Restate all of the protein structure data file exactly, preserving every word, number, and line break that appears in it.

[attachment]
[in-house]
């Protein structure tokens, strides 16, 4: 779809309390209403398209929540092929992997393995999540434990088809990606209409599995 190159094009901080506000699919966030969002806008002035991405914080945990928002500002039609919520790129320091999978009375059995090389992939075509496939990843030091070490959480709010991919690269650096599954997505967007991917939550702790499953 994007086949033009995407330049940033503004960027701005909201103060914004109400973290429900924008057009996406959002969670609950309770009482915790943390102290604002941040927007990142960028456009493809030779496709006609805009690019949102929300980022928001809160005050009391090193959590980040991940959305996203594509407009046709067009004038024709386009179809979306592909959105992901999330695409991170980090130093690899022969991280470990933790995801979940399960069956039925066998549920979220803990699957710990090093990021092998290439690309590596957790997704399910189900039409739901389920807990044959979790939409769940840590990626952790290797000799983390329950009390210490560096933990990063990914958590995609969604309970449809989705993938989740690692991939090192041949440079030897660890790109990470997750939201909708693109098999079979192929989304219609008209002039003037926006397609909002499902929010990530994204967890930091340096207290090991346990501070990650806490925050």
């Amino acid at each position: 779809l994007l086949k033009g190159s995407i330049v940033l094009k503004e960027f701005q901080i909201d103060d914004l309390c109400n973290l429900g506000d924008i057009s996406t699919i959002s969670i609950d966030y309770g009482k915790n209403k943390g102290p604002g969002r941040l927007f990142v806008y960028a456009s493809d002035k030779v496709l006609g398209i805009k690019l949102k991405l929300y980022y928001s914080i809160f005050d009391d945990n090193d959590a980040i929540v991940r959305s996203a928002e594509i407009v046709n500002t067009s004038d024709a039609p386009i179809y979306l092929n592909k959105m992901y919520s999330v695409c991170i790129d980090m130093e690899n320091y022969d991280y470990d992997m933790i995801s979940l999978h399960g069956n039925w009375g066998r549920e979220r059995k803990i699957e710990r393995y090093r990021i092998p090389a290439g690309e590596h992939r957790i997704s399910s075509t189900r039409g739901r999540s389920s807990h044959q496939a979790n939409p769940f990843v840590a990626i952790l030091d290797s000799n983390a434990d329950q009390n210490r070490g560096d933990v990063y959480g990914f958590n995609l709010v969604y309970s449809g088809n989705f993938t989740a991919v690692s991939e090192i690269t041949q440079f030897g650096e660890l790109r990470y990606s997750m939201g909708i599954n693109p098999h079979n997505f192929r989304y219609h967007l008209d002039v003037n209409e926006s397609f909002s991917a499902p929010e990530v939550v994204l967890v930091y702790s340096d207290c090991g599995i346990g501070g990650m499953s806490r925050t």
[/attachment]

[in-house]
């Protein structure tokens, strides 16, 4: 779809309390209403398209929540092929992997393995999540434990088809990606209409599995 190159094009901080506000699919966030969002806008002035991405914080945990928002500002039609919520790129320091999978009375059995090389992939075509496939990843030091070490959480709010991919690269650096599954997505967007991917939550702790499953 994007086949033009995407330049940033503004960027701005909201103060914004109400973290429900924008057009996406959002969670609950309770009482915790943390102290604002941040927007990142960028456009493809030779496709006609805009690019949102929300980022928001809160005050009391090193959590980040991940959305996203594509407009046709067009004038024709386009179809979306592909959105992901999330695409991170980090130093690899022969991280470990933790995801979940399960069956039925066998549920979220803990699957710990090093990021092998290439690309590596957790997704399910189900039409739901389920807990044959979790939409769940840590990626952790290797000799983390329950009390210490560096933990990063990914958590995609969604309970449809989705993938989740690692991939090192041949440079030897660890790109990470997750939201909708693109098999079979192929989304219609008209002039003037926006397609909002499902929010990530994204967890930091340096207290090991346990501070990650806490925050």
């Amino acid at each position: 779809l994007l086949k033009g190159s995407i330049v940033l094009k503004e960027f701005q901080i909201d103060d914004l309390c109400n973290l429900g506000d924008i057009s996406t699919i959002s969670i609950d966030y309770g009482k915790n209403k943390g102290p604002g969002r941040l927007f990142v806008y960028a456009s493809d002035k030779v496709l006609g398209i805009k690019l949102k991405l929300y980022y928001s914080i809160f005050d009391d945990n090193d959590a980040i929540v991940r959305s996203a928002e594509i407009v046709n500002t067009s004038d024709a039609p386009i179809y979306l092929n592909k959105m992901y919520s999330v695409c991170i790129d980090m130093e690899n320091y022969d991280y470990d992997m933790i995801s979940l999978h399960g069956n039925w009375g066998r549920e979220r059995k803990i699957e710990r393995y090093r990021i092998p090389a290439g690309e590596h992939r957790i997704s399910s075509t189900r039409g739901r999540s389920s807990h044959q496939a979790n939409p769940f990843v840590a990626i952790l030091d290797s000799n983390a434990d329950q009390n210490r070490g560096d933990v990063y959480g990914f958590n995609l709010v969604y309970s449809g088809n989705f993938t989740a991919v690692s991939e090192i690269t041949q440079f030897g650096e660890l790109r990470y990606s997750m939201g909708i599954n693109p098999h079979n997505f192929r989304y219609h967007l008209d002039v003037n209409e926006s397609f909002s991917a499902p929010e990530v939550v994204l967890v930091y702790s340096d207290c090991g599995i346990g501070g990650m499953s806490r925050t």